The first step in achieving performance is to ensure that your employee understands what is expected. That means, you and your manager must agree on overall goals and ensure that they are aligned with the organization.  

  • The performance appraisal form and the job description are tools for discussing and documenting desired performance. 

You’ve spent much time in hiring the right people. It’s essential that you do your best to give them every opportunity to succeed.

SET PERFORMANCE GOALS THAT ARE ATTAINABLE

Once you’ve described desired performance, you need to be sure that it is attainable.

  • Are you providing the necessary resources, training, tools, support for success? 
  • Do your employees feel that the goals are specific?
  • Do your employees think that the goals are realistic?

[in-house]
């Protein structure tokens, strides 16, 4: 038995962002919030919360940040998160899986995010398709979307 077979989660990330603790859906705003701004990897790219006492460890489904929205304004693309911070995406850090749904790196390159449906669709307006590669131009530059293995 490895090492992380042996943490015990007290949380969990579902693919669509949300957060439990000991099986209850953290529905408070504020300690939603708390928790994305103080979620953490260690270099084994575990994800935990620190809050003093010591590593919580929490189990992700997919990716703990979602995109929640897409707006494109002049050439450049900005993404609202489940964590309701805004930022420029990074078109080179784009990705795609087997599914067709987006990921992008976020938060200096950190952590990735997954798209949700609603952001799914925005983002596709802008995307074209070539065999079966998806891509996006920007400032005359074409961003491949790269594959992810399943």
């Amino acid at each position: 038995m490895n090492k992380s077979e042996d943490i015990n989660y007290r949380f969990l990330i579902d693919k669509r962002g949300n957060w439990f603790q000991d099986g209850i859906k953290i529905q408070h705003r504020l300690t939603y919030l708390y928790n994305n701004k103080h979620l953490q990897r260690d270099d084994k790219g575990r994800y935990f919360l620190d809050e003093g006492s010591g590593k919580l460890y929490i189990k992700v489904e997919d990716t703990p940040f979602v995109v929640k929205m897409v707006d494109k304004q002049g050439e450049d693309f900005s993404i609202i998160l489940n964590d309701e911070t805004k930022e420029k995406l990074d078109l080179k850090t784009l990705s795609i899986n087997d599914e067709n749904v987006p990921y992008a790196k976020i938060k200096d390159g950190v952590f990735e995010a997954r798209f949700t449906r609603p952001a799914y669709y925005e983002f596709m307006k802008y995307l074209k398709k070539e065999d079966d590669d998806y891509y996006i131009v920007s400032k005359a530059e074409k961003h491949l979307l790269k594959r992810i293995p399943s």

• Are your systems, technology, and procedures efficient and effective?
  • Are company policies reasonable and implementable?

SET PERFORMANCE GOALS THAT ARE MEASURABLE

Imagine being in a baseball game and:

  • Not knowing what the rules are?
  • Not knowing how you’re doing along the way?
  • Not knowing what it takes to score a run or win the game? 
  • Not knowing how to tell when the game is over?

It’s not that much different at work. People need to know the objective of the work and how it will be measured. They need to know, in observable and behavioral terms, how to perform, how performance will be monitored, and how their performance will be measured. 

As the manager, it’s your role to help your staff: a) understand their role; b) believe they can be successful; and c) know that you’ll give them honest, constructive feedback along the way. This will build trust and confidence in you and themselves.

Tell us what you think about this topic. Have you ever worked in a place that did not clearly describe your goals or tell you how they would be measured?